A bill that would halt state or local law enforcement from arresting, detaining, or assisting in arresting in transferring prisoners for immigration enforcement reasons was passed in the Senate Public Safety Committee 4-1.
Assembly Bill 937, authored by Assemblywoman Wendy Carrillo (D-Los Angeles), would prohibit state and local agencies, such as state prison employees and law enforcement officers, from arresting or facilitating in the arrest, confinement, detention, transfer, interrogation, or deportation of an individual for an immigration enforcement purpose, such as Immigration and Customs Enforcement (ICE) detention. Immigration status would also not longer be a factor in denying placement in certain probation or credit earning programs while in prison.
AB 937, also known as the VISION Act, would also no longer require the California Department of Corrections and Rehabilitation (CDCR) to identify inmates in state prisons who are undocumented felons subject to deportation, nor will they require reporting of those statistics to the California Legislature. State and local criminal offender information systems will also see a major change, no longer requiring that place of birth be listed as it would help more easily identify immigrants.
Since being introduced in February, AB 937 has been a particularly polarizing bill. Many Democratic lawmakers and supporters have called the bill a “double punishment”, have noted the $7.3 million yearly cost to taxpayers in deportations from California, and pointed out how deadly this can be, as at least 138 illegal immigrants deported back to El Salvador alone have been killed.
“It is time to end the double punishment of immigrant Californians,” said Assemblywoman Carrillo earlier this year. “We do not need to devote valuable time and resources on unnecessary ICE transfers.”
Many organization, including human rights groups, agreed with Carrillo.
“The VISION Act would close the main pipeline by which California sends immigrants into a dangerous and abusive detention system,” added Human Rights Watch in a statement. “It would also provide immigrants who may be subject to deportation a stronger opportunity to assert their rights to a fair hearing and defend against deportation and family separation.”
AB 937 remains a polarizing bill after divisive Assembly vote
Republican lawmakers, joined by some Democrats and law enforcement supporters, have countered that AB 937 simply would not work, could lead to laxer security at the border, and lead to more crime problems in California due to the prisoners being able to stay.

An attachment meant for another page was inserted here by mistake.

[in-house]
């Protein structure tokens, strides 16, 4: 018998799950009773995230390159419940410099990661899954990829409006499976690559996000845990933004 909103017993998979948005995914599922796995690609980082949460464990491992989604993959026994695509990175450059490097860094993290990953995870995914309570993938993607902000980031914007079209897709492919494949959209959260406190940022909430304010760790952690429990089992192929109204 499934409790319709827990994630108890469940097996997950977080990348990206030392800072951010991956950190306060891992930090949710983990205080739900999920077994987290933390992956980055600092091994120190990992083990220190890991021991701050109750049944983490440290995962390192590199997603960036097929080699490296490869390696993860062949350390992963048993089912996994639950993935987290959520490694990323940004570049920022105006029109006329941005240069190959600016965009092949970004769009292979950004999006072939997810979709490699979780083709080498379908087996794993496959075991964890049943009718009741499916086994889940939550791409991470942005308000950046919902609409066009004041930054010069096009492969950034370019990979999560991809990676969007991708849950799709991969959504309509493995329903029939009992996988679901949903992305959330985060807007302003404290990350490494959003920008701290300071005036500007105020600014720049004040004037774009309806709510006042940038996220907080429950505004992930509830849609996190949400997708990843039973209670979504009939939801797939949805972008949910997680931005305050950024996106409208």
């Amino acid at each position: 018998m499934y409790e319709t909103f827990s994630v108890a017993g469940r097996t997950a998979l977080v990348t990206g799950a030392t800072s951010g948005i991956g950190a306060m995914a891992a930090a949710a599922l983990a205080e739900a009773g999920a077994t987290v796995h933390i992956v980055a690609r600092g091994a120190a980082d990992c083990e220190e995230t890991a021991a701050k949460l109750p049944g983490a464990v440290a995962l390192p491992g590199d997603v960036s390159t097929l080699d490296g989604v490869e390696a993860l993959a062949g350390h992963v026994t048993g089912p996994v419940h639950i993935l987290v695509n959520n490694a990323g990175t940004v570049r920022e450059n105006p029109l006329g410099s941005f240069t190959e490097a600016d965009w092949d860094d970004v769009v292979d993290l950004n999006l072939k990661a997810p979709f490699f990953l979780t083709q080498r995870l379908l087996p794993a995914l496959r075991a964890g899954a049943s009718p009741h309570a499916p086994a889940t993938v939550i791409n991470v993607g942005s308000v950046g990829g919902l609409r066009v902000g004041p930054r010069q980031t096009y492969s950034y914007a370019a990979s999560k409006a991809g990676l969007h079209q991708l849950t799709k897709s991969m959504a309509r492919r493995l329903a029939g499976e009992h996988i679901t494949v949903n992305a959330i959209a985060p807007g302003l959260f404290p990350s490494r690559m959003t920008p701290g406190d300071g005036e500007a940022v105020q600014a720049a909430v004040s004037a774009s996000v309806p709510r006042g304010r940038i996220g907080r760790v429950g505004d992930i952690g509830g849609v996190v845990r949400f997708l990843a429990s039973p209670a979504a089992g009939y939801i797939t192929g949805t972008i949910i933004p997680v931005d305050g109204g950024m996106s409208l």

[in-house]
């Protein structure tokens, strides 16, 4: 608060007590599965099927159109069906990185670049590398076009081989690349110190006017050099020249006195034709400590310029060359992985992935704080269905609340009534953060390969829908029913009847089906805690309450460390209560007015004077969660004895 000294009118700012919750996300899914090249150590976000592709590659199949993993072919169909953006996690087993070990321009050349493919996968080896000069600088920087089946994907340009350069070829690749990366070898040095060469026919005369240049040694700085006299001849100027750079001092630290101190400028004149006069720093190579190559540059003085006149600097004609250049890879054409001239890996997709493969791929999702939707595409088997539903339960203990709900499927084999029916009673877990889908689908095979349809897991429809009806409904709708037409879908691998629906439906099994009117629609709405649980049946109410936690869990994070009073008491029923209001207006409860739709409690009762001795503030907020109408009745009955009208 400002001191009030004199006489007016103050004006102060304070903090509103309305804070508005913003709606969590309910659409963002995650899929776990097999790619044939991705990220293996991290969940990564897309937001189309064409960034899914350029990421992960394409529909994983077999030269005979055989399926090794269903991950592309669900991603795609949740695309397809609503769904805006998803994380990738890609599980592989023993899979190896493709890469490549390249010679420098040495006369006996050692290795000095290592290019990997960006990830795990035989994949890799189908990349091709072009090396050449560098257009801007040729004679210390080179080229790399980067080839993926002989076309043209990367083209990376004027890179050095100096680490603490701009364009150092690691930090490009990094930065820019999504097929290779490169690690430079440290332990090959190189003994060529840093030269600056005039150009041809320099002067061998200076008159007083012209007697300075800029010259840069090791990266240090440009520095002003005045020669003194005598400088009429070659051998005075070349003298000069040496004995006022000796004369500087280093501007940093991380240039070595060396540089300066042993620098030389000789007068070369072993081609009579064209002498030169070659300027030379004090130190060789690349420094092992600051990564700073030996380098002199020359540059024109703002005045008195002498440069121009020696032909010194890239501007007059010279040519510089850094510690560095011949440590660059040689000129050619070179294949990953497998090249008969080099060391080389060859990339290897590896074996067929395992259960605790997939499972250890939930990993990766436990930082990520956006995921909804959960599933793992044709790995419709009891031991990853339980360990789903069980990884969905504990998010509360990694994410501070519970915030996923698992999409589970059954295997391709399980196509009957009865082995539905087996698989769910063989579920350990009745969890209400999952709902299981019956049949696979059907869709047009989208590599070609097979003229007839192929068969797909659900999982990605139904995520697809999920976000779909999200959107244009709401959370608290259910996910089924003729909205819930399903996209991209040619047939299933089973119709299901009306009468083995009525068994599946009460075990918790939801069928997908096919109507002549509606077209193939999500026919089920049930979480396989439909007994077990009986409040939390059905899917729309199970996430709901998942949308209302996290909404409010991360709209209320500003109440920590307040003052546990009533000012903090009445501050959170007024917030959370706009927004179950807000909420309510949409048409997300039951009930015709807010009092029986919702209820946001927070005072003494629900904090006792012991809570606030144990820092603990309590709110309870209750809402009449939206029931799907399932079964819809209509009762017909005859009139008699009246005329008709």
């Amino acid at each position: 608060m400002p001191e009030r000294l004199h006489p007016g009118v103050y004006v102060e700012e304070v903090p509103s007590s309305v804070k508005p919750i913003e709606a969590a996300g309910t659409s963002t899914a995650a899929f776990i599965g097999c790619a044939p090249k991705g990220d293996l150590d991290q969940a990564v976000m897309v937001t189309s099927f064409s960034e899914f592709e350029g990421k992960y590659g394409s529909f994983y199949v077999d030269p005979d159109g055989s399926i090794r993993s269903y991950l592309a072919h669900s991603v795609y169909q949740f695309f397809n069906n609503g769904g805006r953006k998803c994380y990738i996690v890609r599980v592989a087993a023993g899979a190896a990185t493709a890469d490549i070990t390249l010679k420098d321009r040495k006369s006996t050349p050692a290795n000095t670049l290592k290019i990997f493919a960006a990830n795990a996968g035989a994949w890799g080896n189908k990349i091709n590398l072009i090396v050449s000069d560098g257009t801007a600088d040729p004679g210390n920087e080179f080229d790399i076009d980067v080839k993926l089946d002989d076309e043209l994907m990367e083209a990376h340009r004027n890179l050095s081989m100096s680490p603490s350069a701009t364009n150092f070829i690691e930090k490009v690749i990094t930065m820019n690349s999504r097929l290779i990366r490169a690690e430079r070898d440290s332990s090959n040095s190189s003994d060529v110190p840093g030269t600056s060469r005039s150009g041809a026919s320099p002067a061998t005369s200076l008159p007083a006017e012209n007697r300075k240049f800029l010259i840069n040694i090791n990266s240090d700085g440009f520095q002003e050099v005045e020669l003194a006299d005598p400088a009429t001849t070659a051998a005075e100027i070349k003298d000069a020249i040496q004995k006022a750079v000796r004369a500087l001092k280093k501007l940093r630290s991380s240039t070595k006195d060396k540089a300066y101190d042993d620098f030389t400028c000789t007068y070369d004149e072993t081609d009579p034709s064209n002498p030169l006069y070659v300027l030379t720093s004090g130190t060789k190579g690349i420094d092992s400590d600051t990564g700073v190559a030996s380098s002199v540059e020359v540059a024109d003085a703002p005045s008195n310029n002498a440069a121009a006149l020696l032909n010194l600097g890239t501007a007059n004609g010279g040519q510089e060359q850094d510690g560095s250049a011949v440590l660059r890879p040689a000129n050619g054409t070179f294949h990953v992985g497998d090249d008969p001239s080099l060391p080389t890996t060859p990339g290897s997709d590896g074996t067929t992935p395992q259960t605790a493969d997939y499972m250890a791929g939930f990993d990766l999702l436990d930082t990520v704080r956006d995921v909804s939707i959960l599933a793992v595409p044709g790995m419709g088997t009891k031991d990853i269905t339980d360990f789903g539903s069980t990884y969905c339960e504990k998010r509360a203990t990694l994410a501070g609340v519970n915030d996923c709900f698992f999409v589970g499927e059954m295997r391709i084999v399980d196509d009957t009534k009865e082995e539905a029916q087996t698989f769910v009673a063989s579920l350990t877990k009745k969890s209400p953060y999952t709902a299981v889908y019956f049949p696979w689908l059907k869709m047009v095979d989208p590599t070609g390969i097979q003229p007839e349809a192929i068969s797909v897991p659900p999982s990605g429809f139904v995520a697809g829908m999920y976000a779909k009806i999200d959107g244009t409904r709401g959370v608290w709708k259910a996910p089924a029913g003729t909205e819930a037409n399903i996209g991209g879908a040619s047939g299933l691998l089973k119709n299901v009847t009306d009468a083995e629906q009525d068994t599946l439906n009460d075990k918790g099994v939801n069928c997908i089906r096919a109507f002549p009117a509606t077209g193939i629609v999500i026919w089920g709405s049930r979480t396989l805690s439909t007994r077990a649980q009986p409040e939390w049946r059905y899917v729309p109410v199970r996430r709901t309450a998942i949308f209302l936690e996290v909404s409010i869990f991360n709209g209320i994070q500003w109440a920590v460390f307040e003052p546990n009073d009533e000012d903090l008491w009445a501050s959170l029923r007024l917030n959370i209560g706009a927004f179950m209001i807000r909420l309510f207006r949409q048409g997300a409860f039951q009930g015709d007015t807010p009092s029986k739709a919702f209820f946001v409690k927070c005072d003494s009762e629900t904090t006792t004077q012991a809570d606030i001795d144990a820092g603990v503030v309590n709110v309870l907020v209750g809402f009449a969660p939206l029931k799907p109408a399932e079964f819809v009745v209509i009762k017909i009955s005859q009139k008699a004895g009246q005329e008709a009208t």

“There is a huge effort to stop this,” noted former immigration lawyer James Van Horn to the Globe. “You have to remember that these aren’t just farmers and regular citizens trying to get to the U.S. for a better life or to escape violence. These are criminals. You can list as many cases as you want trying to point otherwise, but at the end of it they are criminals. So they serve time for the crime they committed here then go back.”
“And, as I pointed out last time, there are tons of ways around this bill. It will be super easy to continue deporting people after jail, or bringing them to a detention center. It’s like closing one window in a mansion while leaving the rest open.”
Despite being named a Latino Caucus Legislative Priority and picking up endorsements ranging from Black Lives Matter, to several city and county governments including San Diego and San Francisco, to the Service Employees International Union (SEIU), voting over the bill has remained close. During the June Assembly vote, it passed 42-21, but with 16 not voting, meaning that there could be enough of a differential in the Senate to block the bill. The Senate Public Safety Committee vote on Tuesday was 4-1, split up entirely along party lines, but the Assembly vote showed that enough may change votes later on.
“A lot of lawmakers have a lot to look on, especially when it comes to the wants of constituents,” continued Van Horn. “This is not an easy yes or no decision for many, especially some Democrats. There are a lot of Latino residents in California, but police organizations and corrections officers also feel like they should have say, and in some districts they can be a big chunk of the economy or populace. So while it is presented as a human rights issue, it is really much more complicated than that.”
AB 937 is expected to be voted on in the Senate Appropriations Committee soon.
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